Lyft Secures $500 Million in Funding to Help Compete Against Uber
The ride-sharing company Lyft has managed to secure $500 million in funding, which will certainly help its ongoing competition with Uber. According to recent reports, the cab firm is currently valued somewhere between $6.9 billion and $7.5 billion, but this still pales in comparison to Uber's estimated $70 billion valuation.
Nonetheless, Lyft has done quite well to raise this money, as its value has skyrocketed from a mere $4.5 billion in January 2016. Crunchbase states that the most recent monetary gain is the ride-sharing company's eleventh raise, after it received an undisclosed amount in October last year.
Since 2008, Lyft raised an impressive sum of $2.5 billion in total funds. However, it's common knowledge that the cab app has been upping the stakes expansion-wise in an effort to compete with Uber.
Last month, the company announced that it had succeeded in its plans to expand into 100 new US cities nine months ahead of schedule. In January, it launched in 15 new cities, then followed up by adding 50 more the next month, which is certainly impressive. Furthermore, in Lawton, Oklahoma, and McAllen, Texas, Lyft succeeded in beating Uber to market this year.
That said, Uber is already a dominant presence in 560 cities globally, so Lyft has their work cut out for them. But there is a trump card at play: Uber has been riddled with scandals lately, and Lyft is taking full advantage of this. Lyft's president John Zimmer told Time magazine that his firm was "woke" to social injustice (unlike its bad boy competitor, eh?):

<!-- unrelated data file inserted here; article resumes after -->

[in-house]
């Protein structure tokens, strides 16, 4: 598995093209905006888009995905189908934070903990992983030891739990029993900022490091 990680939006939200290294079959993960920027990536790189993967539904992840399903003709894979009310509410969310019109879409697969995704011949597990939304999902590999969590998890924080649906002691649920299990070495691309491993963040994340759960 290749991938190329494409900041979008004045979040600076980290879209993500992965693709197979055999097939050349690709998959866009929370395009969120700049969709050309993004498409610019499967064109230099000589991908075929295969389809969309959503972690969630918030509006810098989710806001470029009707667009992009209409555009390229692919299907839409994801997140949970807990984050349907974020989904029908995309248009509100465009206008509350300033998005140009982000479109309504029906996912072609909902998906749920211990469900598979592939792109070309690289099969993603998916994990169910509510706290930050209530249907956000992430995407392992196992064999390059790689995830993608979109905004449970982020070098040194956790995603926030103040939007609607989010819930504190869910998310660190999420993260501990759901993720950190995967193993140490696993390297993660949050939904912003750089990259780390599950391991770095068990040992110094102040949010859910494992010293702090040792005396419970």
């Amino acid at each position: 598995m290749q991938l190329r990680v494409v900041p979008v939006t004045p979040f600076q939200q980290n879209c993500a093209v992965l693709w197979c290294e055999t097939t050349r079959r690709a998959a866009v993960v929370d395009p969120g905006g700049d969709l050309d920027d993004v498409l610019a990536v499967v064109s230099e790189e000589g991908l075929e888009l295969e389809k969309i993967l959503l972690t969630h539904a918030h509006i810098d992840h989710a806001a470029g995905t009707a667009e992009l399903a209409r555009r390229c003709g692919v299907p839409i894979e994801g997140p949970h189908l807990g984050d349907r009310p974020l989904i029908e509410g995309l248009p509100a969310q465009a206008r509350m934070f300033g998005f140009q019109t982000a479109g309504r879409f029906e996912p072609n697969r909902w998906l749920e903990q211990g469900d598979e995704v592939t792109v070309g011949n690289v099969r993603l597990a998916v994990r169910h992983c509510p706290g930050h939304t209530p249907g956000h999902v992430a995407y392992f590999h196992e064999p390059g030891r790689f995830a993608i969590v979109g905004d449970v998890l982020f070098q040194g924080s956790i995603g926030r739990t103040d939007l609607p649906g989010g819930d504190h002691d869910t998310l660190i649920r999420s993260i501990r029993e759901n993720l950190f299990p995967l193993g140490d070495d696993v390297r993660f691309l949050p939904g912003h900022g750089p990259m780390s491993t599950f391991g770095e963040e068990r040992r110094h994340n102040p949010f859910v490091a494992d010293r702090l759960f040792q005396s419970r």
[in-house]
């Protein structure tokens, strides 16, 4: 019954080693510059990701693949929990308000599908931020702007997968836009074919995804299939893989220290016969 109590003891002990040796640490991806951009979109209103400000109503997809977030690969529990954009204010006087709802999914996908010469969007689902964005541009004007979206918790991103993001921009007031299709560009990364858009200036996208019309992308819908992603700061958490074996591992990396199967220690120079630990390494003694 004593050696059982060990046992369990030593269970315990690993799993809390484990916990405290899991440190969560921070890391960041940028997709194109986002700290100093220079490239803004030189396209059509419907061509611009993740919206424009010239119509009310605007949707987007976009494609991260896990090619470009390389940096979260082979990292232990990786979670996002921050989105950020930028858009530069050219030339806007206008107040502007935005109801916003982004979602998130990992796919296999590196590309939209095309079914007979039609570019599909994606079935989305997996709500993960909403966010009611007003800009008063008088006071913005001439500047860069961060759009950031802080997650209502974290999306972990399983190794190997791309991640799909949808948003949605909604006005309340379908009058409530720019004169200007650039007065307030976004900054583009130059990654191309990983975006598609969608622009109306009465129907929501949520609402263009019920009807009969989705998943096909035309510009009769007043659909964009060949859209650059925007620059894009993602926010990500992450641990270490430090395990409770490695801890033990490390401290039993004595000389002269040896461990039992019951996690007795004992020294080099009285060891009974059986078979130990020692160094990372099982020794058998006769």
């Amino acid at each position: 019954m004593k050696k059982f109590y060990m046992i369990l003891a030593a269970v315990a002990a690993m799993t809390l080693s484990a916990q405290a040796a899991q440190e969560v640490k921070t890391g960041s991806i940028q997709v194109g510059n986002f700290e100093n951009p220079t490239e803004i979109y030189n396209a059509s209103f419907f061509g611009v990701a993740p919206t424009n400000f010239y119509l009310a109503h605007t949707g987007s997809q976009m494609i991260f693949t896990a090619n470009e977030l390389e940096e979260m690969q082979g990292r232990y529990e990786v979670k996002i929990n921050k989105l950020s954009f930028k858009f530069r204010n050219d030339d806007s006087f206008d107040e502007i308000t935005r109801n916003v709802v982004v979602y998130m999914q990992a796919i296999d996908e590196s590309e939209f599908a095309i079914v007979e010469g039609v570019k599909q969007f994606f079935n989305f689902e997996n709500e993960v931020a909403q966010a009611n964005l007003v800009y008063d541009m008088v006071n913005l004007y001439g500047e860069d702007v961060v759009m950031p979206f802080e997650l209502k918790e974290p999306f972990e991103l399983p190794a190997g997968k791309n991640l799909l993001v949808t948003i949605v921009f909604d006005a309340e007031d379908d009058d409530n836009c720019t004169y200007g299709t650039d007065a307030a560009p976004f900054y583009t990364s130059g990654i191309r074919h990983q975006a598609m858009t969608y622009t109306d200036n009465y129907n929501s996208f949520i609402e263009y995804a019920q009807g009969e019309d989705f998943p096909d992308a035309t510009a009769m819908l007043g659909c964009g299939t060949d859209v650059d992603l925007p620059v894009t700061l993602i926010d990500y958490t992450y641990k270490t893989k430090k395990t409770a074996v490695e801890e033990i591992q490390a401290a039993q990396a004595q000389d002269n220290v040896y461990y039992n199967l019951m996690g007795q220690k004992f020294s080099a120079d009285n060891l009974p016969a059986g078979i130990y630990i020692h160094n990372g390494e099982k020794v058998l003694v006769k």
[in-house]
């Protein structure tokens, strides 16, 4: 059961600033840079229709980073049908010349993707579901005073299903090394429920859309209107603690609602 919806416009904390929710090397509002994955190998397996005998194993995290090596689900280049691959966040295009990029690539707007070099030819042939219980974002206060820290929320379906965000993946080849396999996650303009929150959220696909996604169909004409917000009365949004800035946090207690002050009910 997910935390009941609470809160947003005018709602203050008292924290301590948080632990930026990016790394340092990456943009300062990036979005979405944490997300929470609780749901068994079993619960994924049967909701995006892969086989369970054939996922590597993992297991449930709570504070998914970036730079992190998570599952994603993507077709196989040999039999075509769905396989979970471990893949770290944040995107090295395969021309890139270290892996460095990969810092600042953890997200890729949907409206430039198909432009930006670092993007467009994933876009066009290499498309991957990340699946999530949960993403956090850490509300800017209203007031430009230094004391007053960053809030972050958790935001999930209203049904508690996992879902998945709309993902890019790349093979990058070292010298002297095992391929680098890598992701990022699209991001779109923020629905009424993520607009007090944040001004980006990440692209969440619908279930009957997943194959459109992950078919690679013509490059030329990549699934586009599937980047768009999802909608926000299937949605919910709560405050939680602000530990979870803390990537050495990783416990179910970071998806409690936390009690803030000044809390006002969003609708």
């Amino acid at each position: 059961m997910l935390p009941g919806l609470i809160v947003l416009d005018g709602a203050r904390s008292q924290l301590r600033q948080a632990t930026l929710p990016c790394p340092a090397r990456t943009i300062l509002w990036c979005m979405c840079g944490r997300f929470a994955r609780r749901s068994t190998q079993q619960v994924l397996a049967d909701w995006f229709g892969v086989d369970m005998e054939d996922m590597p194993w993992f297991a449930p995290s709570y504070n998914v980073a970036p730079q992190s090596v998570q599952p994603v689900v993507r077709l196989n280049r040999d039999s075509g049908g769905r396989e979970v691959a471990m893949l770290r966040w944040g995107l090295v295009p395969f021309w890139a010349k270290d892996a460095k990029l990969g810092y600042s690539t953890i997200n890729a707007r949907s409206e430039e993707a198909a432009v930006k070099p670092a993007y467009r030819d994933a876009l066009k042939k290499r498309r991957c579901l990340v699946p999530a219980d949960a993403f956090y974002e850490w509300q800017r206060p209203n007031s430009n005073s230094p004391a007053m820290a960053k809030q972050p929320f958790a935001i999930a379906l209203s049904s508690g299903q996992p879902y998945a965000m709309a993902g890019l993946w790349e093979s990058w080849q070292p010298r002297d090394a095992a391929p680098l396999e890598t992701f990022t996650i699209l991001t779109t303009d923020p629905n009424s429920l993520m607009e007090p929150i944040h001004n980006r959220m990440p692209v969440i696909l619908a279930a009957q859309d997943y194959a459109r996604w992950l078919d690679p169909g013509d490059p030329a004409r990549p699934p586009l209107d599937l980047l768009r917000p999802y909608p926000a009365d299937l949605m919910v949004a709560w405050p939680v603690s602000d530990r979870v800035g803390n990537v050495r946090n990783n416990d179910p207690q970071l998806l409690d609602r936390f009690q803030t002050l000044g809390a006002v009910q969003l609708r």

We're woke. Our community is woke, and the U.S. population is woke. There's an awakening … Our vote matters, our choice matters, the seat we take matters.
Zimmer then hilariously went on to describe Lyft as "a better boyfriend" in the revealing article.
Scandal has plagued Uber CEO Travis Kalanick since December, when the company was forced to pull its San Francisco driverless pilot after California DMV pulled their registrations.
Additionally, Lyft is well aware of the tide of public opinion in relation to Trump's executive immigration orders:
We know this directly impacts many of our community members, their families, and friends. We stand with you, and are donating $1,000,000 over the next four years to the ACLU to defend our constitution. We ask that you continue to be there for each other - and together, continue proving the power of community.
This is unlike Kalanick, who was about to join an advisory panel for Trump, until of course the #DeleteUber movement happened and he backed out. His pledge to compensate Uber drivers stranded overseas as a result of the president's order seemed like too little, too late as a result.
Do you think Lyft's funding will help them to finally start catching up with Uber? Let us know what you think in the comments section below.